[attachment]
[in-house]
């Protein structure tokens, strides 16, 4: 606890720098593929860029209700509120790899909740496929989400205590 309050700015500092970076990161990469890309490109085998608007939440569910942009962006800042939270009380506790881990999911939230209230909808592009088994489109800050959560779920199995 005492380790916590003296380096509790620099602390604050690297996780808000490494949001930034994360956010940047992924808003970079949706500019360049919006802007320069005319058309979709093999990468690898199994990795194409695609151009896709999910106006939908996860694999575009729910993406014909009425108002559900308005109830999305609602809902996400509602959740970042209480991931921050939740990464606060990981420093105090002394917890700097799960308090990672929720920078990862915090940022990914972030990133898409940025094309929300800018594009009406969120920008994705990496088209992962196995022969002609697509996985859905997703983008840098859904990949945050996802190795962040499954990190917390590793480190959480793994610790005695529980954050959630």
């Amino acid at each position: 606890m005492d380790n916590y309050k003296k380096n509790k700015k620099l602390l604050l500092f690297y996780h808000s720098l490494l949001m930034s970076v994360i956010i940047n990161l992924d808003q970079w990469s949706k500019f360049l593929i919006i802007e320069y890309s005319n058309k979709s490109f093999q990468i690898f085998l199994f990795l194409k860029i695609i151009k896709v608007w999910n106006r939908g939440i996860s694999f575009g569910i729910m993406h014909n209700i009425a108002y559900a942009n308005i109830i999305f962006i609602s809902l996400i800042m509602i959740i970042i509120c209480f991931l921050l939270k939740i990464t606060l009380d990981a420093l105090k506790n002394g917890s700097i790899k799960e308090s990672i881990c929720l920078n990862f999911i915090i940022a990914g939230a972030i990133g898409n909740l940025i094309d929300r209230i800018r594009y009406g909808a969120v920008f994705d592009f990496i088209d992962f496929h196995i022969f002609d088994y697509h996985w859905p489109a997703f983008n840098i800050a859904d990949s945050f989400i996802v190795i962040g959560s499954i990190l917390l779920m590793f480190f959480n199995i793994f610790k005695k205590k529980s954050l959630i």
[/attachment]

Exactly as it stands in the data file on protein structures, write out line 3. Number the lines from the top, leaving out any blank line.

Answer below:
């Amino acid at each position: 606890m005492d380790n916590y309050k003296k380096n509790k700015k620099l602390l604050l500092f690297y996780h808000s720098l490494l949001m930034s970076v994360i956010i940047n990161l992924d808003q970079w990469s949706k500019f360049l593929i919006i802007e320069y890309s005319n058309k979709s490109f093999q990468i690898f085998l199994f990795l194409k860029i695609i151009k896709v608007w999910n106006r939908g939440i996860s694999f575009g569910i729910m993406h014909n209700i009425a108002y559900a942009n308005i109830i999305f962006i609602s809902l996400i800042m509602i959740i970042i509120c209480f991931l921050l939270k939740i990464t606060l009380d990981a420093l105090k506790n002394g917890s700097i790899k799960e308090s990672i881990c929720l920078n990862f999911i915090i940022a990914g939230a972030i990133g898409n909740l940025i094309d929300r209230i800018r594009y009406g909808a969120v920008f994705d592009f990496i088209d992962f496929h196995i022969f002609d088994y697509h996985w859905p489109a997703f983008n840098i800050a859904d990949s945050f989400i996802v190795i962040g959560s499954i990190l917390l779920m590793f480190f959480n199995i793994f610790k005695k205590k529980s954050l959630i």